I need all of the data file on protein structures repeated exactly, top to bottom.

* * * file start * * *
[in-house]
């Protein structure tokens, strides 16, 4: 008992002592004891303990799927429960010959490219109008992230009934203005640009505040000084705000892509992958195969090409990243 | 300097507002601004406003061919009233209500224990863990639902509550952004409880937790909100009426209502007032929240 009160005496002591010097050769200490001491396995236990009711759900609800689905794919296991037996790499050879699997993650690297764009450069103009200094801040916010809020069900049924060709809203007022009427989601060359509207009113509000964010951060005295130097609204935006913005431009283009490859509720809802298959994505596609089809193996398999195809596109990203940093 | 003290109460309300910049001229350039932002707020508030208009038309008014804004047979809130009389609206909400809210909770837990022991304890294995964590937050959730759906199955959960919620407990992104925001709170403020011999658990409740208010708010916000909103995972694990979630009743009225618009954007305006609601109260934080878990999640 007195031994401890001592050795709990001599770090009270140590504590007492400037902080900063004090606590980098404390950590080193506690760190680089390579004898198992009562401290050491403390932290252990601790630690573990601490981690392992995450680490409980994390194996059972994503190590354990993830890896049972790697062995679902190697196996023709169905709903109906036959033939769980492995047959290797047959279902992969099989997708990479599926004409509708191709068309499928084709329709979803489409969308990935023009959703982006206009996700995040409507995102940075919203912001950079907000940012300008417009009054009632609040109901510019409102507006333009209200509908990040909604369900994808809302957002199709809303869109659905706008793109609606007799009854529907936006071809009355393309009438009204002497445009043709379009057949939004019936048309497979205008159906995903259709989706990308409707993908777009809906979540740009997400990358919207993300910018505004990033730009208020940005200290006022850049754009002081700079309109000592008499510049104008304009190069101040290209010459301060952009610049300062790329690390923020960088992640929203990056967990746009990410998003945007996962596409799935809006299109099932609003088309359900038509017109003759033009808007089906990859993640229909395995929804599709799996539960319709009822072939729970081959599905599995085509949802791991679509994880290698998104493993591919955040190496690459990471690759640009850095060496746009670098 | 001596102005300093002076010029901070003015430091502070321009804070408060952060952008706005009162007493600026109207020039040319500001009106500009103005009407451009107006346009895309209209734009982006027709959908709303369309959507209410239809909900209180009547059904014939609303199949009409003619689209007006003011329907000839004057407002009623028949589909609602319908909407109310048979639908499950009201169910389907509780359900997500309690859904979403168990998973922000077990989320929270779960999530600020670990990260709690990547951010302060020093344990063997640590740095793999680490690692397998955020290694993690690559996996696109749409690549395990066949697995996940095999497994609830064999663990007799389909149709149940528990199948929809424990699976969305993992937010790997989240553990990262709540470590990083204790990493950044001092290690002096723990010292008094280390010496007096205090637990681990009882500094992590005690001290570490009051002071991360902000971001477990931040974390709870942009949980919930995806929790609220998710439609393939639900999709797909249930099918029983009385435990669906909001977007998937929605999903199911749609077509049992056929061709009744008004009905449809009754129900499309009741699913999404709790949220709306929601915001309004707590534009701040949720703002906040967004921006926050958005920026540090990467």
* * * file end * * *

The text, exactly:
[in-house]
């Protein structure tokens, strides 16, 4: 008992002592004891303990799927429960010959490219109008992230009934203005640009505040000084705000892509992958195969090409990243 | 300097507002601004406003061919009233209500224990863990639902509550952004409880937790909100009426209502007032929240 009160005496002591010097050769200490001491396995236990009711759900609800689905794919296991037996790499050879699997993650690297764009450069103009200094801040916010809020069900049924060709809203007022009427989601060359509207009113509000964010951060005295130097609204935006913005431009283009490859509720809802298959994505596609089809193996398999195809596109990203940093 | 003290109460309300910049001229350039932002707020508030208009038309008014804004047979809130009389609206909400809210909770837990022991304890294995964590937050959730759906199955959960919620407990992104925001709170403020011999658990409740208010708010916000909103995972694990979630009743009225618009954007305006609601109260934080878990999640 007195031994401890001592050795709990001599770090009270140590504590007492400037902080900063004090606590980098404390950590080193506690760190680089390579004898198992009562401290050491403390932290252990601790630690573990601490981690392992995450680490409980994390194996059972994503190590354990993830890896049972790697062995679902190697196996023709169905709903109906036959033939769980492995047959290797047959279902992969099989997708990479599926004409509708191709068309499928084709329709979803489409969308990935023009959703982006206009996700995040409507995102940075919203912001950079907000940012300008417009009054009632609040109901510019409102507006333009209200509908990040909604369900994808809302957002199709809303869109659905706008793109609606007799009854529907936006071809009355393309009438009204002497445009043709379009057949939004019936048309497979205008159906995903259709989706990308409707993908777009809906979540740009997400990358919207993300910018505004990033730009208020940005200290006022850049754009002081700079309109000592008499510049104008304009190069101040290209010459301060952009610049300062790329690390923020960088992640929203990056967990746009990410998003945007996962596409799935809006299109099932609003088309359900038509017109003759033009808007089906990859993640229909395995929804599709799996539960319709009822072939729970081959599905599995085509949802791991679509994880290698998104493993591919955040190496690459990471690759640009850095060496746009670098 | 001596102005300093002076010029901070003015430091502070321009804070408060952060952008706005009162007493600026109207020039040319500001009106500009103005009407451009107006346009895309209209734009982006027709959908709303369309959507209410239809909900209180009547059904014939609303199949009409003619689209007006003011329907000839004057407002009623028949589909609602319908909407109310048979639908499950009201169910389907509780359900997500309690859904979403168990998973922000077990989320929270779960999530600020670990990260709690990547951010302060020093344990063997640590740095793999680490690692397998955020290694993690690559996996696109749409690549395990066949697995996940095999497994609830064999663990007799389909149709149940528990199948929809424990699976969305993992937010790997989240553990990262709540470590990083204790990493950044001092290690002096723990010292008094280390010496007096205090637990681990009882500094992590005690001290570490009051002071991360902000971001477990931040974390709870942009949980919930995806929790609220998710439609393939639900999709797909249930099918029983009385435990669906909001977007998937929605999903199911749609077509049992056929061709009744008004009905449809009754129900499309009741699913999404709790949220709306929601915001309004707590534009701040949720703002906040967004921006926050958005920026540090990467």